The Silent Generation! Really? It seems the Time Magazine reporters who defined our group obviously never traveled to Cold Lake High in the late 50′s, nor did they do any first hand research at those week-end ‘retreats’ at French Bay, English Bay or Marie Lake. For that matter, all they had to do was drop by one of the week-end parties at the Ruggles, Hill’s, Sanregret’s, Poirier’s or any of a dozen other homes when the parents were away. People called us many things, but ‘silent’ ‘grave’ and ‘fatalistic’ were not the adjectives that flowed past their lips. (499)
July, 2011. The Aurora Theatre, in downtown LacLaBiche, Alberta, looks exactly as it did when Louise and I attended the Saturday matinee’s in 1952-53. The Gypsy Family McNeill, after 11 moves in 11 years, had landed LacLaBiche. (The Aurora story appears in Chapter 4, below)
With moving to different homes once or twice a year in each year of our short lives, Louise and I were becoming old hands at the practice. While each move provided for new adventures, there was still plenty of uncertainty. What would the school be like? Would the kids be friendly? How about the teachers?
While it was always a comfort to be with Mom and Dad, this year would see more change and another separation was on the horizon. Even Louise and I would be going different in directions. For me, it would create a crisis of immense proportion (at least as viewed from my perspective).
Dad would continue his practice of finding new things to challenge me when he decided to ship me into the wilderness for a little more “life experience”. And, while talking about life experience, as Kenneth and I grew into our teens, we suddenly discovered ‘girls’. Such an awesome discovery.
Join Louise and me as we tackle life in LacLaBiche in the early 1950s. Photos for this post may be linked at: McNeill Life Stories Facebook Page Additional photos will be added as they become available.
Chapter 15: The Gypsy’s in the Early 1950′s
1. Off to LacLaBiche, Alberta
With the sale of the Murfitt farm in Pibroch (link to Pibroch) on the horizon, Dad began his search for a new job and home for the family. For one year we enjoyed the total engagement that comes with living on a successful farm filled with all things beautiful – fresh air, land, animals, family, friends, hard work, a sense of purpose and a peace of mind that often eludes those harnessed to the hustle and bustle of the city. As Dad and Mom were defined by a wilderness style of living that required a high degree of self-sufficiency, the thought of moving back to Edmonton to find work would be a bitter pill to swallow. (46)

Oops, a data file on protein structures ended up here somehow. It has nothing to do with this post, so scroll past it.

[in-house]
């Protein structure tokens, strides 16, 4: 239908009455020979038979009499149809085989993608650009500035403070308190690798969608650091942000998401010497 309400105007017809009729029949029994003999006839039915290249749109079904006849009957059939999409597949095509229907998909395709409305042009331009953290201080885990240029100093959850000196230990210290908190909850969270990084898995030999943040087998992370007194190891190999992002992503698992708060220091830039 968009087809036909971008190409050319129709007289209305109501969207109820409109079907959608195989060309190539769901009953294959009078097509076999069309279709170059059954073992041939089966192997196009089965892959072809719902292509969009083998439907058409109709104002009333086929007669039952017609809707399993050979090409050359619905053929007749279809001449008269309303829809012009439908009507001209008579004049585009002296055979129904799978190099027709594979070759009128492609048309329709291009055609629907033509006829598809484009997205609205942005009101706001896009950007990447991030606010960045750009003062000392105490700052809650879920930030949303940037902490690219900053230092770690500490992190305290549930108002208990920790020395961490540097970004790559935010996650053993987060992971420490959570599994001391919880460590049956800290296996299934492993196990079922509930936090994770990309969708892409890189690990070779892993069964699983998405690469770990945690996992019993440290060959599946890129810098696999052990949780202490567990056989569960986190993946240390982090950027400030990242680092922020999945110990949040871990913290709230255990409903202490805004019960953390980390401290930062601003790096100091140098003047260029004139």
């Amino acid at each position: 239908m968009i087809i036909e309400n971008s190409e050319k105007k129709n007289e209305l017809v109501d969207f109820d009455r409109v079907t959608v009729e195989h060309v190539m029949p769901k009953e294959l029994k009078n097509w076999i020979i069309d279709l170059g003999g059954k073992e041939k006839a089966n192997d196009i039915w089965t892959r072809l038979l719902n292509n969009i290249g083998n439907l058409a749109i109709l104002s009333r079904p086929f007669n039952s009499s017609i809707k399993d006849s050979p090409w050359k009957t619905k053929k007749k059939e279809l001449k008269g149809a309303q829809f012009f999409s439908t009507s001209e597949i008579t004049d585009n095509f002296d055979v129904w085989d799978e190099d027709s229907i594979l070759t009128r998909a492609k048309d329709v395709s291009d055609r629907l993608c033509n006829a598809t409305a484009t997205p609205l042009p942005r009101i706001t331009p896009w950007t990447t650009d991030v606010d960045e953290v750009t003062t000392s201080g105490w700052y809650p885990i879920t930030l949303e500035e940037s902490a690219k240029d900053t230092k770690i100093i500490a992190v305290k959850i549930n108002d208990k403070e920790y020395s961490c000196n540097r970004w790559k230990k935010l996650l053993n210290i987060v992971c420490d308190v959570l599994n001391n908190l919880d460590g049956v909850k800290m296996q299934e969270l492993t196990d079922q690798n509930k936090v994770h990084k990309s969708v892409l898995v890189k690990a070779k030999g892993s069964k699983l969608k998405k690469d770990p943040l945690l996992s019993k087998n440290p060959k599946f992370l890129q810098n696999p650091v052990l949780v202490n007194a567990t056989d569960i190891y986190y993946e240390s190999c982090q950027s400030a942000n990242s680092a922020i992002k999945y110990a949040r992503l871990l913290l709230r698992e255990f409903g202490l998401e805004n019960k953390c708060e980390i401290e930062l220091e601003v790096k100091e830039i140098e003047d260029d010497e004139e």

Photo (From Web) Pibroch, AB, main street as it looked in 1951 when we arrived. During a trip to that area in 2010,
the main street had not changed all that much.
Chapter 14 The Gypsy Years Continue
After bidding a final farewell his youth, the years used up toiling away on a rock farm near Birch Lake, Saskatchewan, Dad was being drawn back to farming. In the spring he had taken over as foreman on the Murfitt spread in Pibroch, Alberta, a mixed farm with 200 head of cattle and about half the 640 acres under cultivation. It provided an opportunity to reconnect to animals and the land.
While horses had given way to tractors during the intervening years, Dad still had plenty of farming skills that made his services eagerly sought after and, as well, he Mom would again be working in unison. Mom was to take over the farm kitchen where she would work her magic as she cooked for a half dozen full time farmhands in the off-season and twice that many during the harvest.
For Louise and me, it would be a new school and new friends, something we were becoming accustomed to as we shifted from pillar to post over the past two years. The great news about this move – Louise and I would be reunited with Mom and Dad in a country setting that was reminiscent of our early years. Our time at HA Gray and the big city was rapidly coming to an end as we would be heading North as soon as the school year was complete. (170)
Photo (GNS Newsletter) (March, 2013). Cheryl Murtland and staff from SMU with another group of students at
Monty’s Surf Camp in Jiquilillo, Nicaragua. The little kids are from the nearby community of Jiquilillo.
Fireside Grill, Victoria, BC (February 6, 2014)
It was a great evening of meeting old friends and making new ones as Cheryl Murtland and others from St. Michaels University School, continued their work with another group of students as they hosted a fundraiser for the Together Works Society (1). The funds will be used to support projects in and around he remote community of Jiquilillo, Nicaragua.
Together Works Society, a Canadian non-profit Society, is the brainchild of Donald (Monty) Montgomery (2), a teacher from Parksville, British Columbia, who runs a Surf Camp near Jiquilillo on the northwest coast of Nicaragua.
Photo (Fireside Grill): A few of the many SMUS students who have diligently worked on the fundraiser.
In April, these students along with fifteen others will be travelling to Nicaragua to help with Surf Camp projects as well as taking time to savour the sun, surf and sand at the camp.
Given the -6C temperature and three centimetres of fresh snow this morning, the incentives to travel to Monty’s little hide-a-way is even more enticing. (74)